HARTAL AND OBORODH : STILL LAWFUL !!

Publishes by The Daily Star on February 09, 2015 (Link Above)

WE are again creating headlines in the global media! And again for reasons that none of us cherish — hartal and related deadly violence. Hartal in a political sense may be defined as a means of protest by the people at large or by a group of a particular class of a society. It may be called for communicating thoughts, discussing public questions, or ventilating grievances to the government regarding legitimate claims. But, has it been truly the case ever since it was introduced in the political infrastructure of Bangladesh? After experiencing the recent devastation and vandalism in the name of hartal, one does not have to be a social scientist to answer that. I will attempt to clarify the confusion surrounding the legality of hartals in the mind of the common people.

The idea of hartal is thought to have originated during the British regime in India when Mahatma Gandhi used hartal as a political weapon against the British government, which ultimately led to the intensification of the Indian independence movement. Subsequently, hartal became a popular means of protest by political parties throughout the Indian sub-continent.

The question as to legality of bandh (similar to oborodh in Bangladesh) in India was answered in the case of Bharat Kumar Palicha and another vs State of Kerala and others. The High Court of Kerala held that the holding of bandh (a Hindi word meaning ‘closed’ or ‘locked’) by a political party or organisation involves a threat, express or implied, to a citizen not to carry on his activities or practice his avocation on the day of bandh. Hence bandh violates the fundamental rights of citizens guaranteed under the Constitution of India and is illegal. The argument by the political parties that it is the fundamental right of the parties to call for bandh was rejected. Nevertheless, the courts of India viewed general strike — hartal — as a completely different proposition than bandh. Hartal, as per the Courts of India, is a peaceful act of non-cooperation, or passive resistance movement, and is thus constitutional as it does not demand shutting down of all activities by the citizens. The Supreme Court of India upheld the judgment on appeal.

The legality of hartal in Bangladesh was first answered in 1999 by a division bench of the Hon’ble High Court Division of the Supreme Court in the case of Khondaker Modarresh Elahi vs. the Government of the People’s Republic of Bangladesh, where the court delivered judgment declaring that call for hartal per se is not illegal, rather it is a recognised political and constitutional right. The court observed that hartal is an act which is only an expression of protest not violating any of the fundamental rights of the citizens. As per the High Court “the calling for hartal, not accompanied by any threat, will be only an expression guaranteed as a fundamental right under the Constitution.” However, any attempt to enforce hartal, or ensure that the hartal is observed, or to foil the hartal makes it illegal as such conduct would involve illegal actions, incitement, provocation, instigation, interventions and aggression that would ultimately result in interference with the individual rights of other citizens. Hence, any political party may call hartal but such call will not give any right to the pro-hartal and or anti-hartal activists to carry out violence and vandalism.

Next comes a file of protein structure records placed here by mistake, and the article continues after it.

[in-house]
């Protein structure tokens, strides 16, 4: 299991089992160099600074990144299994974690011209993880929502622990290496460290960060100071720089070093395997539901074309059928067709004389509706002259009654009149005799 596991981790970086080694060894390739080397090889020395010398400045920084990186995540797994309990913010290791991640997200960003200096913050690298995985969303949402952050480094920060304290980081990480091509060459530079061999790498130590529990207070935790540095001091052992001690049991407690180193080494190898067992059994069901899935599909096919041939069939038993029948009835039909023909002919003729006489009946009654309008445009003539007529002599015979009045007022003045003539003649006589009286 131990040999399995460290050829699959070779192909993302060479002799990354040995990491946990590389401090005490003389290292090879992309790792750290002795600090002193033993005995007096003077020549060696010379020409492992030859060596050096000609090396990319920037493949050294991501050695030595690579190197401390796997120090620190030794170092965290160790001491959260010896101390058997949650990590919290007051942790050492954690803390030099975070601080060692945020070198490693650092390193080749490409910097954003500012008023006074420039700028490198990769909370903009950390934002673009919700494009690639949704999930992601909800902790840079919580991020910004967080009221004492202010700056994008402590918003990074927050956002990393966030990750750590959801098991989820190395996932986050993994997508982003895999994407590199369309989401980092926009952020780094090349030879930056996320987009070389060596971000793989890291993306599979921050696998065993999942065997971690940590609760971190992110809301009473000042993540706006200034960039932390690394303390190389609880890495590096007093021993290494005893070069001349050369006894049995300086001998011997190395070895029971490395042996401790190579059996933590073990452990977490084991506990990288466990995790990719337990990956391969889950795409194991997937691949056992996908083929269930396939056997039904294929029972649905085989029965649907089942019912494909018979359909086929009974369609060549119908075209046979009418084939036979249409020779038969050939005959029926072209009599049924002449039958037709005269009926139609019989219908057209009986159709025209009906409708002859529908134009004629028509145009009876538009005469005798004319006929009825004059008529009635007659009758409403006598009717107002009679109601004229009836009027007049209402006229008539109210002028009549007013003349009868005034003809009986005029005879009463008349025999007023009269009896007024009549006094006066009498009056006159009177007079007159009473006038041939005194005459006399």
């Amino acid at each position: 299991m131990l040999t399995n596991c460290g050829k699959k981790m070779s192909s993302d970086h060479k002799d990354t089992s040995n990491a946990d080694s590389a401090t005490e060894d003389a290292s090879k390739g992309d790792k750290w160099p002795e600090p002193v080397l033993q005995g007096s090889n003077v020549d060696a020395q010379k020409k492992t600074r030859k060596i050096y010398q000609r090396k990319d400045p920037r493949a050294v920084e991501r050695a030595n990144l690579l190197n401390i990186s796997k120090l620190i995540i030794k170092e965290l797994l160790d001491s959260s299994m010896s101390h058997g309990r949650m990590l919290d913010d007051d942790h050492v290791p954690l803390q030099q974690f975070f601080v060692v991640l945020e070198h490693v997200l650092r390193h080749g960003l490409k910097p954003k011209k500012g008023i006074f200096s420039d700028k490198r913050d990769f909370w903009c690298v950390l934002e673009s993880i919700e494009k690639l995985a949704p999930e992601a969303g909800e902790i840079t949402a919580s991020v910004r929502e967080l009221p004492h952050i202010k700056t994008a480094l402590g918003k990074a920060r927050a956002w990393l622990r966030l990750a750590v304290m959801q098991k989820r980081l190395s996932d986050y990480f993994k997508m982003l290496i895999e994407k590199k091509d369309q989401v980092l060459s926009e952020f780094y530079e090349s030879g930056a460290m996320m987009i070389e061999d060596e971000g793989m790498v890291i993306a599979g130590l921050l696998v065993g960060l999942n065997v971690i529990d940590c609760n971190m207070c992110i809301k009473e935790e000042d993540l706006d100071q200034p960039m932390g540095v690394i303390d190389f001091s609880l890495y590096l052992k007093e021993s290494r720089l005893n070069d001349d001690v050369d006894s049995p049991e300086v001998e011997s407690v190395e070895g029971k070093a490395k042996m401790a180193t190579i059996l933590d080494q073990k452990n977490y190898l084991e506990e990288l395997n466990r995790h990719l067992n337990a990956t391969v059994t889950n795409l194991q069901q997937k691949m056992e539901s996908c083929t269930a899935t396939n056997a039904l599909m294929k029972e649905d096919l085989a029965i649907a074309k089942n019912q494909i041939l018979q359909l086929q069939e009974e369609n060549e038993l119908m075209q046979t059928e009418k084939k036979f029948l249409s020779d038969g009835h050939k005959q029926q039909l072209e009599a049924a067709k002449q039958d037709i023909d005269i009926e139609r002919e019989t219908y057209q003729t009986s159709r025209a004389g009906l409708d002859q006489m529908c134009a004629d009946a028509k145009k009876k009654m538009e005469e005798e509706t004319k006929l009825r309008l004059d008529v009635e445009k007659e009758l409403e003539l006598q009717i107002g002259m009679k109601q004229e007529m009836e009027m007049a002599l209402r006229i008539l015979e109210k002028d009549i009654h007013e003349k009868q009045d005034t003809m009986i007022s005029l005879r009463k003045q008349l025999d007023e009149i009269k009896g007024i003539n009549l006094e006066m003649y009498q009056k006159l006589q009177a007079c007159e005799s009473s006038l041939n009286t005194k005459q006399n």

The decision of the High Court Division Bench was later appealed against, and the Appellate Division of the Supreme Court in December 2007 delivered its judgment holding general strike and hartal as constitutional right. However, as per the Appellate Division, there is “no hesitation in holding that enforcing hartal by force leading to violence, death and damage to the life and property of the citizens is not only illegal but also liable to be detested and punished as per law of the land in existence. These are already cognisable offences under the Penal Code and other Penal laws of the land. … and any government worth the name will be duty bound to protect the people by bringing to book the offenders regardless of what party they belong.”

The judgments of the Courts, though apparently profound, add little in reality but rather compounded the confused notion of the people about the legality of hartal. The court sees a call for hartal as an action that does not contravene or affect the rights of the citizens. If we are to argue in conformity with the decisions of the court the mere calling of a hartal in the strict legal sense cannot be held objectionable. So at what stage does the calling of a hartal cease to be a legitimate exercise of freedom of association and freedom of speech? The courts held that the moment it seeks to impinge on the rights of others, it ceases to be a hartal and becomes a violent demonstration, a form of bandh, involving intimidation and coercion. The enforcement of hartal by intimidation and coercion is unconstitutional.

What is disputable in this above analogy is the fact that force, intimidation and coercion have always been inherent characteristics of hartal in Bangladesh. The destruction of public and private property has always been present whenever a hartal has been staged, and the violence is only intensifying. Hartal has now become a violent movement, which most of the times results in acts of vandalism, destruction of properties, bomb-blasts, throwing of petrol-bombs and even killing of innocent people.

How many more lives will it cost to understand that hartal and oborodh in their present form are the most heinous and grave illegal acts that a civilised human being can think of?